10 Nationals players you probably forgot about, one you want to forget
10 Nationals players you probably forgot about, and one you want to forget
From players with the last name Harper to former closers, here are a handful of players who you may have forgotten (or want to forget) played baseball in Washington, D.C., at some point in the past 14 years, starting with those who played in 2005 and working up through the years.
1. Vinny Castilla
Castilla played third base for the Nationals back in 2005, appearing in 142 games. That was his only year in D.C., back when he was 37 years-old and slashed .253/.319/.403, including 12 long balls.
Over his 16 years in MLB, from 1991-2006, Castilla played for seven teams, with various stints in Atlanta and a seven-year stretch in Colorado. The infielder finished his time in the majors with a career .273 batting average and 320 homers.
2. Carlos Baerga
Baerga spent the 2005 season in Washington to finish out his 14-year career after he solidified himself as an All-Star second baseman with Cleveland.
With the Nationals, Baerga mainly played first and third base, though he spent time at second as well. He played 93 games with Washington and batted .253 with 19 RBIs, a small portion of the 774 he knocked in over his career.
3. Brandon Harper
Yes, you read that right. And no, he isn't related to Bryce.
Brandon Harper caught for the Nationals back in 2006, his only year in the majors. He played 18 games but batted .293 in those few games while working a .362 on-base percentage.
Harper spent 2007 in Triple-A in the Nationals system, but that was all for the catcher.
4. Mike Bacsik
Bacsik, a southpaw drafted in 1996, played only five years in the majors. Even so, his career on the mound isn't what most people remember about the lefty, as much as they remember one fateful pitch.
In 2007, his final year in MLB, Bacsik delivered the pitch that became Barry Bonds' home run No. 756 and propelled Bonds past Hank Aaron on the all-time list. That season Bacsik recorded a 5.11 ERA in 118 innings while punching out 45 batters.
Bacsik went back down to Triple-A for his final year in professional baseball, the last of his 13 seasons in MiLB.
5. Elijah Dukes
Dukes, an outfielder, was with the Nationals for two seasons (2008-09), during which he couldn't overcome problems off the field. Dukes was arrested multiple times between his childhood and adulthood, both before and after his time with the Nationals.
In those two seasons in Washington, he batted at or above .250 and played in at least half of the Nationals games each season. The outfielder also hit 13 homers in 2008 and eight in 2009 to reach 31 career long balls.
He only played three years in the majors, after he made his major-league debut with Tampa Bay in 2007. After he was drafted in 2002, Dukes showed potential but struggled to overcome the problems that plagued him off the field.
6. Nyjer Morgan
From 2009-10, Morgan played center field for Washington, after the Nationals acquired him from Pittsburgh. Once in Washington, Morgan played 49 games and batted .351 in 212 plate appearances.
Then, in 2010 he hit .253 in 136 games and also stole 34 bases. (He stole 24 the previous season with the Nats and 42 total in 2009). After Washington, Morgan played two years with the Brewers, spent a year in the minors in Cleveland and then played 15 games for the Indians.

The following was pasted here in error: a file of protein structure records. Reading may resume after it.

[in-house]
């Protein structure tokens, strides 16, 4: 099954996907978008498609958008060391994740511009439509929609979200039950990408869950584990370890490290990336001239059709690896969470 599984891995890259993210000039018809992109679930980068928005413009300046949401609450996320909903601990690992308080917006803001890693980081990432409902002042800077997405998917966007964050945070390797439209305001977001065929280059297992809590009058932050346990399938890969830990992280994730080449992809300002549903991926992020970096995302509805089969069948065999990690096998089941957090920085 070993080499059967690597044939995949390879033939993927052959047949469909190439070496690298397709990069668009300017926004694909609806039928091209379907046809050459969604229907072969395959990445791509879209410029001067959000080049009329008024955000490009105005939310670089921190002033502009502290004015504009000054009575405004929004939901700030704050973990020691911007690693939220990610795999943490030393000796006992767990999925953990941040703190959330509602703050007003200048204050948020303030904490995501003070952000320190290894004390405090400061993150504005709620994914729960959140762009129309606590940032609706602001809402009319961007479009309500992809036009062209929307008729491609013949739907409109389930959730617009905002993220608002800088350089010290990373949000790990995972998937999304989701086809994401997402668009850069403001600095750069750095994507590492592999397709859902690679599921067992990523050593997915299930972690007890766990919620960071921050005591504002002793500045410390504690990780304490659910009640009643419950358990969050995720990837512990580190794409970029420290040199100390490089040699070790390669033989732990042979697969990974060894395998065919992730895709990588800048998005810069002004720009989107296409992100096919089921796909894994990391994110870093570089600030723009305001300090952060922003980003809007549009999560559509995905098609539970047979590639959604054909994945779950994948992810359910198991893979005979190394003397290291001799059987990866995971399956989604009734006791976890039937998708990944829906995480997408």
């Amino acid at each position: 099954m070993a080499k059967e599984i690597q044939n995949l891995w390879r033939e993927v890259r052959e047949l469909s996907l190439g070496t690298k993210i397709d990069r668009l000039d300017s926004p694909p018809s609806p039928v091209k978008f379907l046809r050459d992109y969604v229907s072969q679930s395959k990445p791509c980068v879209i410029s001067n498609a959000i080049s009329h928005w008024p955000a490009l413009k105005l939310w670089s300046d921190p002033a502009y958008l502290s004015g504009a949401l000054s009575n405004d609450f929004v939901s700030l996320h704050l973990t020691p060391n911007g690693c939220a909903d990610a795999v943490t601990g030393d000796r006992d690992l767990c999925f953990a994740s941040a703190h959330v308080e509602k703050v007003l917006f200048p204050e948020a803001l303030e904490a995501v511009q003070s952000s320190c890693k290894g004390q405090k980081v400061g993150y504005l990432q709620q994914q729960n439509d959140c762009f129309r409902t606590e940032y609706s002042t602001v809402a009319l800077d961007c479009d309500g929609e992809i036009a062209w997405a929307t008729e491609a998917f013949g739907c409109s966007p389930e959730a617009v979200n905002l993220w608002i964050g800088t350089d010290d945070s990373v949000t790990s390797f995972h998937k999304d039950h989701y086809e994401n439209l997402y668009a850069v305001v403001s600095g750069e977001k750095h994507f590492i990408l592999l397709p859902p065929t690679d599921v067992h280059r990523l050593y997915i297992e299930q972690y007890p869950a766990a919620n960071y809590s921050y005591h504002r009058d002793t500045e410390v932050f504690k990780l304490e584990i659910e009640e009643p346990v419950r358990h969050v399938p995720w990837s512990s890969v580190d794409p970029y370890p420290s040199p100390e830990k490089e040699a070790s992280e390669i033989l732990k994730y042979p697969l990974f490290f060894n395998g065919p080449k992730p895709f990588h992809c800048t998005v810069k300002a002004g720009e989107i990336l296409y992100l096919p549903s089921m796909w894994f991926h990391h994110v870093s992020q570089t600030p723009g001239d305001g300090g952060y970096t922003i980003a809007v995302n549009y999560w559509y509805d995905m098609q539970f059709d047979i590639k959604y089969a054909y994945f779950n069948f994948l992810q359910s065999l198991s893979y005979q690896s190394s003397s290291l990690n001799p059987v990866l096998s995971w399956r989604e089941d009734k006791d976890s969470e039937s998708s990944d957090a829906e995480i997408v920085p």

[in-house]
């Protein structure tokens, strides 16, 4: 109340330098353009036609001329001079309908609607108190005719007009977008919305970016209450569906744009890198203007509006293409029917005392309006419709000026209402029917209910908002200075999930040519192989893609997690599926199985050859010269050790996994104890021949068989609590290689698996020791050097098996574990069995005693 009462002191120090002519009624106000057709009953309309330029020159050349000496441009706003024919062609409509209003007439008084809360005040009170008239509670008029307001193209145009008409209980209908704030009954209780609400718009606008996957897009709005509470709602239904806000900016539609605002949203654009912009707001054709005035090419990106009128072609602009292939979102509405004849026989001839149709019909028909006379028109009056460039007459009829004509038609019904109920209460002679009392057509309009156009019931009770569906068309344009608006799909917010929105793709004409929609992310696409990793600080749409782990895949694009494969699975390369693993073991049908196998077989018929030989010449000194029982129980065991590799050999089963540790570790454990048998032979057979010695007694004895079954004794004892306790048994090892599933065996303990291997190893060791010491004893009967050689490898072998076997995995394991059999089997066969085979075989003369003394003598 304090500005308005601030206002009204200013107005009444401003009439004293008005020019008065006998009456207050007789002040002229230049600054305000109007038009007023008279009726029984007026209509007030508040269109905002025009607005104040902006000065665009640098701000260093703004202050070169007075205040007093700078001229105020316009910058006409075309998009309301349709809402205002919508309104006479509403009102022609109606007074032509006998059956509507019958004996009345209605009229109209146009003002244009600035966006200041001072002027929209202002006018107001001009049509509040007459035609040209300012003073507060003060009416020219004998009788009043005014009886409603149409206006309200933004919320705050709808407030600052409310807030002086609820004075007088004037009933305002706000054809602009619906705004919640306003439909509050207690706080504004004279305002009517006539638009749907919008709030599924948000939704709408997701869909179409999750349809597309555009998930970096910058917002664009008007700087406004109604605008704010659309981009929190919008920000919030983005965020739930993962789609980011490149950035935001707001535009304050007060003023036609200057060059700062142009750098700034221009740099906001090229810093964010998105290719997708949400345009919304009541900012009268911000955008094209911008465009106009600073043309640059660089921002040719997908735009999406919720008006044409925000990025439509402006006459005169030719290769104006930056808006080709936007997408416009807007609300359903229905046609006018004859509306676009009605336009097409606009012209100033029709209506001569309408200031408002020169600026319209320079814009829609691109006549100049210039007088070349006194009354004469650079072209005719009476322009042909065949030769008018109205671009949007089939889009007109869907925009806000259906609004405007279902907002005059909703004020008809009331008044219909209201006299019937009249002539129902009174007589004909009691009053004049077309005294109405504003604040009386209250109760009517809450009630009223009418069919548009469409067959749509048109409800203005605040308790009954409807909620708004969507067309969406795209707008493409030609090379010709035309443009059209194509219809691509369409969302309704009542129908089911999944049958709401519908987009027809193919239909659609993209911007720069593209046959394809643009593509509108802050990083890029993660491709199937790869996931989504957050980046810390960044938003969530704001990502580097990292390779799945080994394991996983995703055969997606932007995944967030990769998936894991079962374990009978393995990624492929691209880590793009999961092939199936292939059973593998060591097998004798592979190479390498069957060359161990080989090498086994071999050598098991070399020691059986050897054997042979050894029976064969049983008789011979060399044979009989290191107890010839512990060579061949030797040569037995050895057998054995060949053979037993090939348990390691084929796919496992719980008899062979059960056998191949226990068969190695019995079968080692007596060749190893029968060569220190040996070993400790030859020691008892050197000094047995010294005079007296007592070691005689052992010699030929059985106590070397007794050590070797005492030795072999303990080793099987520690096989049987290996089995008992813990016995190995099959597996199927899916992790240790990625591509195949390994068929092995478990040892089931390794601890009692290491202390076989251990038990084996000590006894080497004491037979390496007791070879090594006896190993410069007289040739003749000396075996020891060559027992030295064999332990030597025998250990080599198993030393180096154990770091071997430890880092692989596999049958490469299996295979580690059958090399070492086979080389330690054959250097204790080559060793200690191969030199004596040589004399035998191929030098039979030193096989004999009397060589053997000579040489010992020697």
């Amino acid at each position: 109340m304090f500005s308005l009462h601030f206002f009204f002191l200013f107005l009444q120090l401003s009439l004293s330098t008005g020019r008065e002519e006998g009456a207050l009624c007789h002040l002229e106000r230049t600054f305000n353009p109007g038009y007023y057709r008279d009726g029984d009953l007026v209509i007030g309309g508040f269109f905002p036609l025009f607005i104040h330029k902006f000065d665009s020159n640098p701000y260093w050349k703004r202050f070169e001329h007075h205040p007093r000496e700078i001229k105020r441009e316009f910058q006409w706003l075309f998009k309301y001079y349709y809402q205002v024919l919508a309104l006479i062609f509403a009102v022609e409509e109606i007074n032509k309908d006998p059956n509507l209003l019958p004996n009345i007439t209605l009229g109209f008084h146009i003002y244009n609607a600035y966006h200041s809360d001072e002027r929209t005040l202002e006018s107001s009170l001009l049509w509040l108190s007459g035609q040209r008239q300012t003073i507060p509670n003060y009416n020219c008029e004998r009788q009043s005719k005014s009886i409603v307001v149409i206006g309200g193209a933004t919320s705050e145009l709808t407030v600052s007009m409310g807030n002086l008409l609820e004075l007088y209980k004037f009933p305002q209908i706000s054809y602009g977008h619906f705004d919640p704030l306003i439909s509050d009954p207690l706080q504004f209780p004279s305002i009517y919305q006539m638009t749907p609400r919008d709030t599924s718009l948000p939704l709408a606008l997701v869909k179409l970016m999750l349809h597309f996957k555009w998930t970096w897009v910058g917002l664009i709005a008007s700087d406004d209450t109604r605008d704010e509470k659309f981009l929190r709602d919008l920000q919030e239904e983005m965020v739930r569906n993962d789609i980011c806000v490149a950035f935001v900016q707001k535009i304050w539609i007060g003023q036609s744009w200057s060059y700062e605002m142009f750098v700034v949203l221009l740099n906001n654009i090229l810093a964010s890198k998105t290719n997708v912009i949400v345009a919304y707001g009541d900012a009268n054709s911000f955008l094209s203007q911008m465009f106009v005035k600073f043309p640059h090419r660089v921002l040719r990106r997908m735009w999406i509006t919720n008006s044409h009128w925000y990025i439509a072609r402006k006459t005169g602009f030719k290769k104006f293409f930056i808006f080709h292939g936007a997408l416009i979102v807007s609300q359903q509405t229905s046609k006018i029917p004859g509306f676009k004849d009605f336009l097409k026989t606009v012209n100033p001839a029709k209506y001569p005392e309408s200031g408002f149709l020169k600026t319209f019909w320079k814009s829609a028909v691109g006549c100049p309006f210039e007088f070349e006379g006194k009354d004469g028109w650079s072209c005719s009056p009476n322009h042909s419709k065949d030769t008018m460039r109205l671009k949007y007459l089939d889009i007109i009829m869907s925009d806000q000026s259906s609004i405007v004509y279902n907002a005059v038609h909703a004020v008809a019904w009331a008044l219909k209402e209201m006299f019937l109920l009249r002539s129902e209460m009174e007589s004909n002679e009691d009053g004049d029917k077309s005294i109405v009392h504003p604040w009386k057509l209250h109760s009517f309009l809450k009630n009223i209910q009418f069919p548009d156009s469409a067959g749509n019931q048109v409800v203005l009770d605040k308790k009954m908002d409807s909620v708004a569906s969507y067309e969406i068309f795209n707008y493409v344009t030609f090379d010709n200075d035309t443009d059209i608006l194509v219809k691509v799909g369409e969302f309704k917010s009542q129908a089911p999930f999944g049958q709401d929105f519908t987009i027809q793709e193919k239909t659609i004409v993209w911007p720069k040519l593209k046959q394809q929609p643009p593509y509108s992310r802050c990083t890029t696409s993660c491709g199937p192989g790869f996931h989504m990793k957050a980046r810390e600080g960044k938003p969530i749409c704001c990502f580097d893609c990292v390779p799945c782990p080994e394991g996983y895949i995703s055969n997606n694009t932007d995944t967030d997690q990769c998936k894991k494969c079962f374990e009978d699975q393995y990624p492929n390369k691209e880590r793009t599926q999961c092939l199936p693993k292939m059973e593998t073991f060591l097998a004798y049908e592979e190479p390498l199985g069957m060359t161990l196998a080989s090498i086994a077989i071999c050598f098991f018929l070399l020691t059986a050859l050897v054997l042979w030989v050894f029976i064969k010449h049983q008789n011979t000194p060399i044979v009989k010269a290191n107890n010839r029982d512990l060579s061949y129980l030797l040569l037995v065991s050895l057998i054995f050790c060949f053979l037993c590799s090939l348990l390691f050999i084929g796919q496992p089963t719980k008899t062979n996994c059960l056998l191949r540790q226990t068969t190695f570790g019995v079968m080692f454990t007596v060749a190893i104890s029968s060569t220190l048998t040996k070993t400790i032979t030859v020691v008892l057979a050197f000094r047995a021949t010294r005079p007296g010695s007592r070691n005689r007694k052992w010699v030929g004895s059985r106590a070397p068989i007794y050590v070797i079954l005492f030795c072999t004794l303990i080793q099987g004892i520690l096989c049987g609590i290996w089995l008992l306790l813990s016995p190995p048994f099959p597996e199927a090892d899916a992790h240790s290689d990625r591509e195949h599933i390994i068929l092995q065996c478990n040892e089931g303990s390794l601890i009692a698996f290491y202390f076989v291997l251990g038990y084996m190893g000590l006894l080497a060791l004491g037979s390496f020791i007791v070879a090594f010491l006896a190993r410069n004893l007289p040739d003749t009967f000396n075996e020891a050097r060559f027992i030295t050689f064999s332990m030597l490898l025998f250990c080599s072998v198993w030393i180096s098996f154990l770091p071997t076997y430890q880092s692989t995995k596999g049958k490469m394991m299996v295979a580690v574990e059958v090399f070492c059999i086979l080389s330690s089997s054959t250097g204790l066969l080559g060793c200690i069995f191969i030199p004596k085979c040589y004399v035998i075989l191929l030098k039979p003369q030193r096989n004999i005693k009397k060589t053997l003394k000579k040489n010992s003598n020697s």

But Morgan's most memorable trait was the on-field persona he adopted as "Tony Plush," which he described as his "gentleman's nickname." Morgan was a character wherever he played, including his time in Washington. Like the time he initiated a benches-clearing brawl against the Marlins back in 2010.
7. Brad Lidge
After 10 years split between Houston and Philadelphia, Lidge finished out his major-league career in Washington with the Nationals for the 2012 season.
In his four years with the Phillies, Lidge pitched well. Excluding his 2009 season (with an ERA over 7.00), Lidge threw a sub-3.00 ERA the other three years, including his performance in the final game of the 2008 World Series.
But in Washington, Lidge struggled. The right-hander threw 9 1/3 relief innings over 11 games, working a 9.64 ERA and striking out 10. Lidge announced his retirement after that season and is now an archaeologist.
8. Rafael Soriano
In his time in the majors, including his two seasons with the Nationals (2013-14), Soriano became known for his "un-tuck."
With Washington, the closer set down 110 total batters and threw just over a 3.10 ERA both seasons. Soriano played for the Cubs in both the majors and minors in 2015, his last year in any MLB-affiliated baseball.
9. Asdrúbal Cabrera
Cabrera alternated between second and third base for the Nationals to close out the 2014 season after Cleveland traded him to Washington.
In his 49 games with the Nationals Cabrera slashed .229/.312/.389, including five homers. Since then, Cabrera has played with the Rays, the Mets and the Phillies, and currently plays with the Rangers.
10. Dan Uggla
Uggla became known to many Nationals fans as the second baseman for their N.L. East foes the Atlanta Braves. But in 2015, Uggla played for the Nationals after he signed as a free agent.
He spent most of his time in Washington on the right side of the infield, where he played 67 games and batted only .183 while striking out 40 times.
Jonathan Papelbon: The one you want to forget
Most Nationals fans remember Papelbon, who Philadelphia traded to Washington partway through the 2015 season. But, most don't want to remember the right-handed reliever.
Sure, Papelbon threw a 3.04 ERA in Washington in 2015 (4.37 in 2016) and recorded a combined 26 saves over the two seasons. But there was also that one incident toward the end of 2015, the one where Papelbon went for Bryce Harper's throat in the dugout the day after the Nationals were eliminated from playoff contention.
Papelbon hasn't pitched in professional baseball since the Nationals released him in late 2016.